Little is known about the linkage between exosomes and TGF-β signaling. A previous study, indicated that exosomes derived from chronic myeloid leukemia promote the proliferation and survival of tumor cells in vitro and in vivo by transferring TGF-β1 to the recipient cells (Raimondo et al., 2015). Another study demonstrated that the exosomes released from stromal fibroblasts derived from patients with oral cavity squamous cell carcinoma (SCC) contains TβRII and promotes TGF-β signaling in keratinocytes derived from SCC (Languino et al., 2016). We could not detect these molecules in the isolated exosomes released from cocultured cells (data not shown). Moreover, TGF-β receptors were not upregulated in B cells cocultured with AGS cells through trans-wells (Figure 5B), indicating that it is unlikely that exosomes transfer these receptors to B cells.

Previously we demonstrated that clathrin-mediated endocytosis is involved in the uptake of EBV by cocultured recipient epithelial cells (Nanbo et al., 2016), suggesting that unknown cellular receptors on epithelial cells are involved in this process. In this study, we observed that EphA2, which is recently identified as an epithelia cell receptor for entry of cell-free EBV, was dispensable for cell-to-cell contact-mediated EBV transmission (Figure 8). Further studies are needed in order to clarify the molecular mechanism underlying this process.

Taken together, our study demonstrates that EBV exploits secreted factors released from host cells for efficient viral transmission, providing new insights into the mechanism of cell-to-cell viral transmission.

Author Contributions

AN was involved in conceptualizing the study, experimental design and data analysis. AN conducted the experiments with the support of MO. MO and HY provided the materials. AN wrote the draft that was edited by MO, HY, and YO.

Conflict of Interest Statement

The authors declare that the research was conducted in the absence of any commercial or financial relationships that could be construed as a potential conflict of interest.

Acknowledgments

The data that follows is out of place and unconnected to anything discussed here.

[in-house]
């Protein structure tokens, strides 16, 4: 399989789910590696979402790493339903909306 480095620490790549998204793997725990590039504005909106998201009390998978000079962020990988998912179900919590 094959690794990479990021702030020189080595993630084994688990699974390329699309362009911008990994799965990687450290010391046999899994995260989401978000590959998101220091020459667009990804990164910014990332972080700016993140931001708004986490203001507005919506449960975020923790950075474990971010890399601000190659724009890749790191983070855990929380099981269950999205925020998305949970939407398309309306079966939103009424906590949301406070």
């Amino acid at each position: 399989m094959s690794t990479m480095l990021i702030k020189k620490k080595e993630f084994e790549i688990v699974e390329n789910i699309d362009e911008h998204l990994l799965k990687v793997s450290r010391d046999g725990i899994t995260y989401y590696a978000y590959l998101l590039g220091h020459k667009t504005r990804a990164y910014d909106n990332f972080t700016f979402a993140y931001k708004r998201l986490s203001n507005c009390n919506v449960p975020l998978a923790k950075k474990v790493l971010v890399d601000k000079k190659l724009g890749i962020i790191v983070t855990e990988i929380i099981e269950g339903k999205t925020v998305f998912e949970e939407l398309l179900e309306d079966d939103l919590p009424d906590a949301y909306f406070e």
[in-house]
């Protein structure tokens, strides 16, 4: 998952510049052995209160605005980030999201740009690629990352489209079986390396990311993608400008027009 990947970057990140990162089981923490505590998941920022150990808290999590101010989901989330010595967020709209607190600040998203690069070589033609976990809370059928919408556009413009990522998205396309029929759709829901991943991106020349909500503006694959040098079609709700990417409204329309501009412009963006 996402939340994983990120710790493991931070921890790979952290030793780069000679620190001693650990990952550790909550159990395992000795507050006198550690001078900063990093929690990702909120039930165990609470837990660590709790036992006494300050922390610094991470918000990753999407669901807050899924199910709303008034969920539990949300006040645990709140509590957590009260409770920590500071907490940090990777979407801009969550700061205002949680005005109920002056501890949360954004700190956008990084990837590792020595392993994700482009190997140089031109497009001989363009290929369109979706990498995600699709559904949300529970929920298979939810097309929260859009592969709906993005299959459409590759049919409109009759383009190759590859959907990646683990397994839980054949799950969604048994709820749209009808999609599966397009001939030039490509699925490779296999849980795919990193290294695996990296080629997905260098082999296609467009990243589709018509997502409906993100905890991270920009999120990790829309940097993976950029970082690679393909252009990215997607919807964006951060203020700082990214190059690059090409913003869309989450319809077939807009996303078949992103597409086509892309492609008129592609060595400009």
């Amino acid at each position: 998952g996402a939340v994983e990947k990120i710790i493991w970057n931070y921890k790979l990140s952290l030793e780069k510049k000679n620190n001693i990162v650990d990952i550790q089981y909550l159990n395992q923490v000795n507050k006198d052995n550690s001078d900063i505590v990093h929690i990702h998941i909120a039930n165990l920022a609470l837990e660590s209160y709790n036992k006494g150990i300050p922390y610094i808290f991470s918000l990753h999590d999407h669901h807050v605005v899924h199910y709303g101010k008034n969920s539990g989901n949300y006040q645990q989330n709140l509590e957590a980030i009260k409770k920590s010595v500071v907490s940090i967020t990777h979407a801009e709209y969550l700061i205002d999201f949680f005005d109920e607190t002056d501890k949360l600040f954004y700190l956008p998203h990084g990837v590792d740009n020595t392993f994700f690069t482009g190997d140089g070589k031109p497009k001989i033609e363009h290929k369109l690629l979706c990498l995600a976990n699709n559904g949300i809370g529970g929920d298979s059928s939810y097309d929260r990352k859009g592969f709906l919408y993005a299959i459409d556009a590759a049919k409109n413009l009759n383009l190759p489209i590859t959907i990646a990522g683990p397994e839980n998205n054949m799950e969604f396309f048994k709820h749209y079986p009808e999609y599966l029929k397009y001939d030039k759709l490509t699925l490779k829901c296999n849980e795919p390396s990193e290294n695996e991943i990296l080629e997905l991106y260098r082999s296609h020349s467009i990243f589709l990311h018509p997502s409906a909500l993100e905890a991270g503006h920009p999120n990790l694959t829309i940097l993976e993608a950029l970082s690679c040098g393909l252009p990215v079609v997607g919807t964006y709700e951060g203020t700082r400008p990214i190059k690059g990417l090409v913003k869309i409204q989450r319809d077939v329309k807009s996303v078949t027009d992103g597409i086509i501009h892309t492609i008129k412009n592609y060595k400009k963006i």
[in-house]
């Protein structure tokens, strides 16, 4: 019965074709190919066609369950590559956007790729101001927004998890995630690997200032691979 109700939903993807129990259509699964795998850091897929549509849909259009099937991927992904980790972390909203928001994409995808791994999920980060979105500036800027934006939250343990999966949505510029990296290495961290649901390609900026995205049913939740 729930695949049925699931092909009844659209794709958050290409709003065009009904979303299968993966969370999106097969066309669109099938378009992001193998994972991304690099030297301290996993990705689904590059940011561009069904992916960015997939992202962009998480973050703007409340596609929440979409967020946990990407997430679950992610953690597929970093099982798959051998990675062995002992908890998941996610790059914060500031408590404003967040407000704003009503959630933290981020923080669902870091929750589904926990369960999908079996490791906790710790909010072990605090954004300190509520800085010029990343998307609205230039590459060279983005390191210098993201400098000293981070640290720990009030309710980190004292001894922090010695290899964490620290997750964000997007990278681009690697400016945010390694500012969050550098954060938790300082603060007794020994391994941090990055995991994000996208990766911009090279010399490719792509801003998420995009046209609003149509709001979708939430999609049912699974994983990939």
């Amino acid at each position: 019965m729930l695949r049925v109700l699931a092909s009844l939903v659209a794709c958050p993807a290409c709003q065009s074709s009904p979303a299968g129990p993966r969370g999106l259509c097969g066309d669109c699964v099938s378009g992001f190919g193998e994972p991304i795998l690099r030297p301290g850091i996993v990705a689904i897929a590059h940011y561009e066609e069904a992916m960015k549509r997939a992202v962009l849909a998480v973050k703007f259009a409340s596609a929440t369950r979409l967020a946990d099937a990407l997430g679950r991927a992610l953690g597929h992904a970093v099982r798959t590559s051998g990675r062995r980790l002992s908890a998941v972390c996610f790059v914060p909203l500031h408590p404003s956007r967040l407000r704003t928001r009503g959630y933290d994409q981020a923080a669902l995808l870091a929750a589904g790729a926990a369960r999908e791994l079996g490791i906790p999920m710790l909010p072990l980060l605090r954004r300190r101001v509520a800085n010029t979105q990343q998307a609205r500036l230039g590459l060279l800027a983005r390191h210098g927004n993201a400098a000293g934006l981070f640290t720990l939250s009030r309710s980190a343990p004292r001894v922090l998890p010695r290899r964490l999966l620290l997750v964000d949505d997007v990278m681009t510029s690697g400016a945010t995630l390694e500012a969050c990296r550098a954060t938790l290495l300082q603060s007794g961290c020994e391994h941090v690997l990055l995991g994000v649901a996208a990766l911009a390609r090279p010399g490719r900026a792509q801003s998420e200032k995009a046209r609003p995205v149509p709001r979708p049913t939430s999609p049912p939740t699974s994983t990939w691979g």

We thank to Dr. Bill Sugden for critical reviewing of this manuscript, and Dr. Eric Johannsen, Manjistha Ahooja and Yu-Jyun Lin for technical support. This work was supported by the Japan Society for the Promotion of Science (JP17K4567, 15KK0324), Takeda Science Foundation, SGH foundation, Akiyama life science foundation, and Shiseido Female Researcher Science Grant.

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Keywords: Epstein-Barr virus, cell-to-cell contact-mediated transmission, viral replication, TGF-β, exosomes

Citation: Nanbo A, Ohashi M, Yoshiyama H and Ohba Y (2018) The Role of Transforming Growth Factor β in Cell-to-Cell Contact-Mediated Epstein-Barr Virus Transmission. Front. Microbiol. 9:984. doi: 10.3389/fmicb.2018.00984

Received: 28 December 2017; Accepted: 26 April 2018;
Published: 15 May 2018.

Edited by:

Mei-Ru Chen, National Taiwan University, Taiwan

Reviewed by:

Christian Muenz, Universität Zürich, Switzerland
Laurie Krug, Stony Brook University, United States

Copyright © 2018 Nanbo, Ohashi, Yoshiyama and Ohba. This is an open-access article distributed under the terms of the Creative Commons Attribution License (CC BY). The use, distribution or reproduction in other forums is permitted, provided the original author(s) and the copyright owner are credited and that the original publication in this journal is cited, in accordance with accepted academic practice. No use, distribution or reproduction is permitted which does not comply with these terms.

*Correspondence: Asuka Nanbo, nanboa@med.hokudai.ac.jp